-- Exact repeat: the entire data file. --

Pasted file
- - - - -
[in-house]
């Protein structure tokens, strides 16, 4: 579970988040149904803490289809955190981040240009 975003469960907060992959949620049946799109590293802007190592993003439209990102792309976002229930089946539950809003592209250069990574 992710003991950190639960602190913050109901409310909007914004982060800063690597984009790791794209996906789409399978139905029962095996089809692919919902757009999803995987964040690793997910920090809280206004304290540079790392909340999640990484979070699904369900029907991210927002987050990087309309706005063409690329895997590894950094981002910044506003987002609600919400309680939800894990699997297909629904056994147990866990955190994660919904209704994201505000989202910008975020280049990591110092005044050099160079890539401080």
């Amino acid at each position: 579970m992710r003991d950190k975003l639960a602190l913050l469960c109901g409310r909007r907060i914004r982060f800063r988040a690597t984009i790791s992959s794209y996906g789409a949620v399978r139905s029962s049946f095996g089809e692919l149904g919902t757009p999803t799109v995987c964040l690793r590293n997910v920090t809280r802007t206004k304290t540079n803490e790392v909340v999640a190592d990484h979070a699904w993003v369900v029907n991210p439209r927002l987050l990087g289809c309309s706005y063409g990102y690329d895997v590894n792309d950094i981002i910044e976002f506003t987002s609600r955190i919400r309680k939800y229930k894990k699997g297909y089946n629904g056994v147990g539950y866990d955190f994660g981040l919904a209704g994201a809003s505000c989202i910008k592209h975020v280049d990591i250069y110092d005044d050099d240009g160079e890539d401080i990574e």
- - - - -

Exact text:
[in-house]
């Protein structure tokens, strides 16, 4: 579970988040149904803490289809955190981040240009 975003469960907060992959949620049946799109590293802007190592993003439209990102792309976002229930089946539950809003592209250069990574 992710003991950190639960602190913050109901409310909007914004982060800063690597984009790791794209996906789409399978139905029962095996089809692919919902757009999803995987964040690793997910920090809280206004304290540079790392909340999640990484979070699904369900029907991210927002987050990087309309706005063409690329895997590894950094981002910044506003987002609600919400309680939800894990699997297909629904056994147990866990955190994660919904209704994201505000989202910008975020280049990591110092005044050099160079890539401080």
């Amino acid at each position: 579970m992710r003991d950190k975003l639960a602190l913050l469960c109901g409310r909007r907060i914004r982060f800063r988040a690597t984009i790791s992959s794209y996906g789409a949620v399978r139905s029962s049946f095996g089809e692919l149904g919902t757009p999803t799109v995987c964040l690793r590293n997910v920090t809280r802007t206004k304290t540079n803490e790392v909340v999640a190592d990484h979070a699904w993003v369900v029907n991210p439209r927002l987050l990087g289809c309309s706005y063409g990102y690329d895997v590894n792309d950094i981002i910044e976002f506003t987002s609600r955190i919400r309680k939800y229930k894990k699997g297909y089946n629904g056994v147990g539950y866990d955190f994660g981040l919904a209704g994201a809003s505000c989202i910008k592209h975020v280049d990591i250069y110092d005044d050099d240009g160079e890539d401080i990574e």